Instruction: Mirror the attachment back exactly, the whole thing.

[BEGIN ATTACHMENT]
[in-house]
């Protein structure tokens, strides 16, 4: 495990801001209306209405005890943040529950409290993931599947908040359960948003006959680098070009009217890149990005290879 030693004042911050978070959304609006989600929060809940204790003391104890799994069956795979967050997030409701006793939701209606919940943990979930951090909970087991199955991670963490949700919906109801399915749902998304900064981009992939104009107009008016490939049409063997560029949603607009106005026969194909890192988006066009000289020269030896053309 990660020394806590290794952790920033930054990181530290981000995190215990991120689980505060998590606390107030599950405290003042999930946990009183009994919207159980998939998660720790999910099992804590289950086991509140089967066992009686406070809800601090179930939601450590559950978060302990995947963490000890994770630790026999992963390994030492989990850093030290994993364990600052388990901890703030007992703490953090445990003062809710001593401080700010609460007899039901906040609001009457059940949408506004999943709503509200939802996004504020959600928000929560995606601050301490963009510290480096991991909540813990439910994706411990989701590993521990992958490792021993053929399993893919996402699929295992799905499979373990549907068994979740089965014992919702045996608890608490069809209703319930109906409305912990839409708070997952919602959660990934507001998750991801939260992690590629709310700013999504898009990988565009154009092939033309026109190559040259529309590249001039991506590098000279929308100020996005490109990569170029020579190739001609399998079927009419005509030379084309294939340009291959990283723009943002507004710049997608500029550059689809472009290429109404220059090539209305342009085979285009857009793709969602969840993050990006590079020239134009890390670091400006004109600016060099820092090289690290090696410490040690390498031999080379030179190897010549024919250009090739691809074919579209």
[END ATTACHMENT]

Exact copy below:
[in-house]
């Protein structure tokens, strides 16, 4: 495990801001209306209405005890943040529950409290993931599947908040359960948003006959680098070009009217890149990005290879 030693004042911050978070959304609006989600929060809940204790003391104890799994069956795979967050997030409701006793939701209606919940943990979930951090909970087991199955991670963490949700919906109801399915749902998304900064981009992939104009107009008016490939049409063997560029949603607009106005026969194909890192988006066009000289020269030896053309 990660020394806590290794952790920033930054990181530290981000995190215990991120689980505060998590606390107030599950405290003042999930946990009183009994919207159980998939998660720790999910099992804590289950086991509140089967066992009686406070809800601090179930939601450590559950978060302990995947963490000890994770630790026999992963390994030492989990850093030290994993364990600052388990901890703030007992703490953090445990003062809710001593401080700010609460007899039901906040609001009457059940949408506004999943709503509200939802996004504020959600928000929560995606601050301490963009510290480096991991909540813990439910994706411990989701590993521990992958490792021993053929399993893919996402699929295992799905499979373990549907068994979740089965014992919702045996608890608490069809209703319930109906409305912990839409708070997952919602959660990934507001998750991801939260992690590629709310700013999504898009990988565009154009092939033309026109190559040259529309590249001039991506590098000279929308100020996005490109990569170029020579190739001609399998079927009419005509030379084309294939340009291959990283723009943002507004710049997608500029550059689809472009290429109404220059090539209305342009085979285009857009793709969602969840993050990006590079020239134009890390670091400006004109600016060099820092090289690290090696410490040690390498031999080379030179190897010549024919250009090739691809074919579209």